Bobby Moore and Billy Wright - Football's first 'celebrities'
Veteran Evening Standard reporter Ken Dyer reflects on more than 60 years as a West Ham United supporter by telling the stories of Bobby Moore and Wolverhampton Wanderers legend Billy Wright...
Statues have been in the news recently but as I look forward to Sunday’s West Ham v Wolves match I can immediately think of three which are, without question, an eternal source of pride for supporters of both clubs.
Back on the corner of the Barking Road and Green Street, you can see Bobby Moore, the Jules Rimet Trophy in one hand, being lofted high by his England colleagues Sir Geoff Hurst and Ray Wilson, while the third member of the Hammers’ World Cup winning triumvirate, the late, great Martin Peters, looks on.
At Wembley, the scene of that ‘66 World Cup triumph, standing 20 feet tall on a stone plinth, a bronze statue of Bobby looks out over supporters as they make their way up Olympic Way.
And at Molineux, home of Wolverhampton Wanderers, in front of the stand which bears his name, a third statue depicts Billy Wright, England captain of a previous generation, trotting out before one of his 541 games for the team in Old Gold.
A fourth statue, of Bobby Moore, Sir Geoff Hurst and Martin Peters, is also planned for Champions Place, at London Stadium, as part of West Ham’s 125th anniversary celebrations this year.
Such statues are the ultimate recognition of the level of influence the subjects have had on people during their lives.
Bobby Moore and Billy Wright were great captains of both club and country. Billy won 105 caps for his country, a record which Bobby eventually beat by three.
The two men also had ‘celebrity’ status long before it became commonplace.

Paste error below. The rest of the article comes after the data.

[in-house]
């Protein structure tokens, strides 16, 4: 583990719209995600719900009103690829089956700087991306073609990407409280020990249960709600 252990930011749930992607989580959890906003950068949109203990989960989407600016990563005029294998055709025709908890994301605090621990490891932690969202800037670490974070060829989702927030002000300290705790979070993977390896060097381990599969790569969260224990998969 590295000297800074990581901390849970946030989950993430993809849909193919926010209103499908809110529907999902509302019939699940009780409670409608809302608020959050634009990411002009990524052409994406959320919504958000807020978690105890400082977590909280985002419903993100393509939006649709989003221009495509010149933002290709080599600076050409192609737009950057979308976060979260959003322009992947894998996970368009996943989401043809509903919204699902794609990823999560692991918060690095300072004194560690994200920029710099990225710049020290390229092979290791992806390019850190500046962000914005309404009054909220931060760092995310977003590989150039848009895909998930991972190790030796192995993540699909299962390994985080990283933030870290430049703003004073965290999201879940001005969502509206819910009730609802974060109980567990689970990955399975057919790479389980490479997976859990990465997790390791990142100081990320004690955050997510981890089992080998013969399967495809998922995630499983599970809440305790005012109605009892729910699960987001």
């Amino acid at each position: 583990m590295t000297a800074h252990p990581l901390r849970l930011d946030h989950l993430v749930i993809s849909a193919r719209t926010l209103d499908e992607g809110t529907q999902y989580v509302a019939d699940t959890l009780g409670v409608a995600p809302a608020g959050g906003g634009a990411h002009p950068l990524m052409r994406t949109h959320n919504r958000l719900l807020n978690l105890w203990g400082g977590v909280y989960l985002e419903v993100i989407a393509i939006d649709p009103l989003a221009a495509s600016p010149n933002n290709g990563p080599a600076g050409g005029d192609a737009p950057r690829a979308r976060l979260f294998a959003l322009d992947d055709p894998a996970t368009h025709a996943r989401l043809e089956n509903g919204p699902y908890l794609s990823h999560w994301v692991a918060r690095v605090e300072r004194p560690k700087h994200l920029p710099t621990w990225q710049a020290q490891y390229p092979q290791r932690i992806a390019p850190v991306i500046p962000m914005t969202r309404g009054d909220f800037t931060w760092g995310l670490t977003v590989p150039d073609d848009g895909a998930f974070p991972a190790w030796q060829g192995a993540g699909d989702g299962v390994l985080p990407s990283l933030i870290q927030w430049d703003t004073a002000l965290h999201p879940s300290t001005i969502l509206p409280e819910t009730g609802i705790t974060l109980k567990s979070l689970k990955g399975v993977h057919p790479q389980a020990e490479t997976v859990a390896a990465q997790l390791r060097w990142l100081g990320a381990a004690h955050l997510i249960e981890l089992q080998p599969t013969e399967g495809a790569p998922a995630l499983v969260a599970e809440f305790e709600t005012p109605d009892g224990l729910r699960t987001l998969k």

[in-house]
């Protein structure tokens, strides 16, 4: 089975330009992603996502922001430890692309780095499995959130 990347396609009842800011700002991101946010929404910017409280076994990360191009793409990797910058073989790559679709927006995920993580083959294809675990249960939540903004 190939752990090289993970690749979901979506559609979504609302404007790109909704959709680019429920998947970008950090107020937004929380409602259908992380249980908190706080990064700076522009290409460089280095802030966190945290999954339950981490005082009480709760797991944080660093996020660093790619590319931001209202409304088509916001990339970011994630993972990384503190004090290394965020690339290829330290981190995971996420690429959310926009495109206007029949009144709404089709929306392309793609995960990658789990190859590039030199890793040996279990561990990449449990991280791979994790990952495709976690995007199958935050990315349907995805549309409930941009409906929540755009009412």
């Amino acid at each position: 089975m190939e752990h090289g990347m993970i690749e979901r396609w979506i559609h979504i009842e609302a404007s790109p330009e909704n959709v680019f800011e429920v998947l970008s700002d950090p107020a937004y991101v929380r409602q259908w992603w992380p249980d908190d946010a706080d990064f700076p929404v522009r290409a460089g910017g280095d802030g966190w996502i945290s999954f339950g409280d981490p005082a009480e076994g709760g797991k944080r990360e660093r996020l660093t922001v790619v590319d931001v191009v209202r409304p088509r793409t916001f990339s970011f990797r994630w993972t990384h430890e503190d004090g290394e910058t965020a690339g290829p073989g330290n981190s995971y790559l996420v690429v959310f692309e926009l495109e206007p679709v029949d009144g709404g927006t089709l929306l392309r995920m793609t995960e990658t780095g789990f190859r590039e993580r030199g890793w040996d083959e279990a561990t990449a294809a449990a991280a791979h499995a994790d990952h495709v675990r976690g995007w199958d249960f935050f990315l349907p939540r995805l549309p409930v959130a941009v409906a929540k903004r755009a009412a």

Billy Wright, once considered ‘too small’ to become a footballer, married Bethnal Green-born Joy Beverley who, with her twin sisters, became a top popular music singing group of the 1950s and ‘60s.
Bobby, meanwhile, was the epitome of class and coolness, throughout his stellar playing career. After his retirement in 1959, Billy managed Arsenal for four years between 1962-66 and subsequently became Head of Sport for ATV and Central Television. In 1990 he became a Wolves director.
As a player he was, in some ways, similar to Bobby Moore. They both played at the back and what the Wolves star lacked in pace, he more than made up for with his reading of the game. Both men had that knack of staying cool even in the heat of battle and Wright was never booked or sent-off in his playing career.
Billy Wright died, of cancer, in 1994, aged 70, less than a year after the disease had claimed West Ham’s greatest player, aged just 51.
Even then, though, these two great old clubs were connected since West Ham’s next home game, following Bobby Moore’s death, came on 6 March 1993 – against Wolves.
Sad and poignant as it was, that day is another of my outstanding memories of a lifetime, first supporting and then covering West Ham United for the Evening Standard.
I can still vividly recall exactly where I was when the office called me to tell me my boyhood hero had passed away and a few days later, along with many thousands of others, I made my way, with my daughter, to Upton Park to pay my respects and wonder at the sheer volume of memorabilia surrounding the gates at the entrance.
I was up in the Press Box when Bobby’s two former England and West Ham colleagues, Sir Geoff Hurst and Martin Peters, carried a floral replica of his number six shirt to the centre circle before the game, accompanied by Ron Greenwood.
A number of Bobby’s former team-mates were also there that day and when the eyes were dry again, the football took centre stage, which was what Bobby would have wanted.
Another of Wolves’ icons, striker Steve Bull, opened the scoring in the 57th minute but inside 60 seconds, Mark Robson crossed from the left and Trevor Morley headed an equaliser.
Kevin Keen was floored for a penalty which Julian Dicks duly thumped home for number two before substitute Matty Holmes made sure of a home victory when he netted a third before the end.
Both men won the Football Writers’ Association Footballer of the Year award, Billy in 1952 and Bobby 12 years later.
The pair carried their ‘celebrity’ status with quiet dignity, even when they were subjects of TV’s This Is Your Life.
As captains of both their clubs and country, they led by example, as Wright explained in an interview.
“I decided early on that the art of captaincy is leadership, not dictatorship,” he said. “Respect is the hardest thing for a captain to come by and the easiest to lose. I never changed my mind about this.”
The thousands who have stood and admired the statues of these two exceptional men, at Wembley, the Barking Road or Molineux, would agree with that.